How Introverts Get Promoted at Work

Ready for the next level? Take these 10 steps now.

Posted Feb 20, 2010

Looking for a promotion on the job during a time when you’re fortunate just to be employed? Take these steps, particularly designed for introverts, to get further up the ladder:

  1. Get clear about your accomplishments. This may take an extra push for you as an introvert. You dive deeply into your responsibilities and it’s a challenge for you to come up for air to identify and speak about your accomplishments. Of course, it’s up to you to do so. 
  2. Envision the impact you can make at a higher level. Answer this: What can you offer your organization if you get promoted? And why are you the best person for the job? 
  3. Take credit for your contributions. I often hear introverts just crediting their teams instead of taking their fair share of credit. Think strategically about what you can say, to whom, and how to ensure that your name gets connected with your contributions. You don’t need to brag or inflate the truth to do so. 
  4. Find a champion. Most introverts I’ve worked with who have gotten promotions have had a boss or senior manager who really pulled for them. Use your ability to build strong, lasting relationships and do so with people who can make a difference in your career advancement.  
  5. Plan on a discussion with your boss. As an introvert, you’ll do better by preparing your key points than speaking off the cuff about why it’s time for you to take the next step up the ladder. Make those points about how, at a higher level of responsibility, you can make an even greater impact on the organization—rather than mainly focusing on why you deserve a promotion. 
  6. Check on the timing. Do a little digging to ensure that the timing is right for your pitch to your boss. If, for example, you discover by talking to a buddy in HR that a major organizational shakeup is afoot or that your boss is about to transfer to a different department, those pieces of information are likely to affect your approach.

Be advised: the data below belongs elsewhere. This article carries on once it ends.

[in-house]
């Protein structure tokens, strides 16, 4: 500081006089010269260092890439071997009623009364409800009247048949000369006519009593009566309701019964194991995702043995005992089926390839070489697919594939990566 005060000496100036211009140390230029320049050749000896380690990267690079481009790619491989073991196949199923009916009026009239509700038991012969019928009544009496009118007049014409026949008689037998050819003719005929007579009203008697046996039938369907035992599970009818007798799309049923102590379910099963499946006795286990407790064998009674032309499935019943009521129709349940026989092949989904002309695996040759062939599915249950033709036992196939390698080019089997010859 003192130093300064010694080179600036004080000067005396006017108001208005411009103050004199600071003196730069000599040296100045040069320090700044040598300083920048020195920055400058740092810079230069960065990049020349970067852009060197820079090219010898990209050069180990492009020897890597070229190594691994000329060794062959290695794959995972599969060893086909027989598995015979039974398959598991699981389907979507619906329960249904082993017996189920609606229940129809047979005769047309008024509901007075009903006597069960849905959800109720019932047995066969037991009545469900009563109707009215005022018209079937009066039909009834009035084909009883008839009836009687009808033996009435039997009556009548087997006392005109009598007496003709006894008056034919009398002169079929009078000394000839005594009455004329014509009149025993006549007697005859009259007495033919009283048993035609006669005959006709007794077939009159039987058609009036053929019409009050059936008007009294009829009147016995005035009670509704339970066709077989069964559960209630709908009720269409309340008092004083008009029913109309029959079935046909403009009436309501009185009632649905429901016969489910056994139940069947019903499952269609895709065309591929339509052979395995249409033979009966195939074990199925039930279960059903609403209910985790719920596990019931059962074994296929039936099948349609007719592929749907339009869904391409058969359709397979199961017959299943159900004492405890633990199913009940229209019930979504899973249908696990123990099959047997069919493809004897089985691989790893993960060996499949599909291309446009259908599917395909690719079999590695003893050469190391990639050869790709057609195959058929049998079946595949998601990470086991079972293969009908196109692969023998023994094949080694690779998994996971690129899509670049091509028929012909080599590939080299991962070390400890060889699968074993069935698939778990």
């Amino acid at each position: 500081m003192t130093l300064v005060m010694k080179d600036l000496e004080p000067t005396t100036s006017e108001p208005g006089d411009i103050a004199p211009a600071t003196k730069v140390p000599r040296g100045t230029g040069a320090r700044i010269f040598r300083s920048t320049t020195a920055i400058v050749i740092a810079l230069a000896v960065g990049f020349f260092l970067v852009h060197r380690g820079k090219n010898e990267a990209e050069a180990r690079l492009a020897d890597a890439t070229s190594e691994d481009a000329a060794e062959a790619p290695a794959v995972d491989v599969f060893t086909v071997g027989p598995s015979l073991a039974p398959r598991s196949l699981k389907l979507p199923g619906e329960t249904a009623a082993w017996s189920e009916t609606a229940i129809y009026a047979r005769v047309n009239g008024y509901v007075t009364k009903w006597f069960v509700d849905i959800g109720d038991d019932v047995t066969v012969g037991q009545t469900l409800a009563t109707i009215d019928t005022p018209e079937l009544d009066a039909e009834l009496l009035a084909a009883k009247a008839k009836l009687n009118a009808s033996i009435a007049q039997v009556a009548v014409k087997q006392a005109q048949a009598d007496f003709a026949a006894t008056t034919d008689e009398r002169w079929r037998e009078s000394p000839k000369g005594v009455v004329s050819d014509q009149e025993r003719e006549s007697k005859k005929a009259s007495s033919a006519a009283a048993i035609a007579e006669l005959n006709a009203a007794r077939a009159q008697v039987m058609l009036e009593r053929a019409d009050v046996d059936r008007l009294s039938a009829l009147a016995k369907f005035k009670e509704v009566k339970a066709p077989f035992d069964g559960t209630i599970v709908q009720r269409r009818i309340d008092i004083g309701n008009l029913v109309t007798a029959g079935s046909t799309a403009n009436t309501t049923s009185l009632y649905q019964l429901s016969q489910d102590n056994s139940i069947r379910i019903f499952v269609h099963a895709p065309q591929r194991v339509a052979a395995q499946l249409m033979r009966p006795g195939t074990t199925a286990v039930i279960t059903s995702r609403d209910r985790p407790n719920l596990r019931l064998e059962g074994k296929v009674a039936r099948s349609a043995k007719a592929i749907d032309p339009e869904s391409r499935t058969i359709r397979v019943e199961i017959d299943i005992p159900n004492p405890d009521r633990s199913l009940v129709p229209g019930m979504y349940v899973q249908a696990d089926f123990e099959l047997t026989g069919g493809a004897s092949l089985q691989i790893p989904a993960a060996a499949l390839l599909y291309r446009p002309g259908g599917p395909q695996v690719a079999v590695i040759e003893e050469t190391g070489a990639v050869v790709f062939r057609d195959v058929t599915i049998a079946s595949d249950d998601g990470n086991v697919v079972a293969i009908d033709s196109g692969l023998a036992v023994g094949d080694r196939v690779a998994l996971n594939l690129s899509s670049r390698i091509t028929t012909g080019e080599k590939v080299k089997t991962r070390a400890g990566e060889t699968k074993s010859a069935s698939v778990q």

7. Think of who could fill your current position. Be prepared to train another employee to do your current job so you can move up. When the time is right, you can share this idea with your boss to demonstrate how you would help ensure a seamless transition.
  8. Have that discussion with your boss. Now that you’ve prepared as well as practiced delivering your key points, be sure to rest up for this critical conversation so you can be as calm and grounded as possible. Once the discussion time comes, make good eye contact (or whatever is culturally appropriate), speak in a clear, strong voice, be concise, and listen carefully to your boss’s response before replying. Aim for a collaborative discussion rather than an all-or-nothing proposition. Ask for specifically what you need to do to get to the next level and come up with a game plan together.
  9. Determine what skills you need to build. Your organization might need someone at the next level up with more experience as a leader or more knowledge in a particular area. Devise and propose a plan for you to go for training or to volunteer for initiatives to get yourself up the learning curve.
  10. Recognize when you’re at a dead-end. Do you have a bully boss who’s threatened by your accomplishments? Or an organization whose in-fighting is so severe that it would be toxic for you to stick around? Or is the environment of nepotism or favoritism so strong that the chances of your getting promoted are next to nil? Know when it’s time to look elsewhere to get to the next level—either in another department or at a competing organization.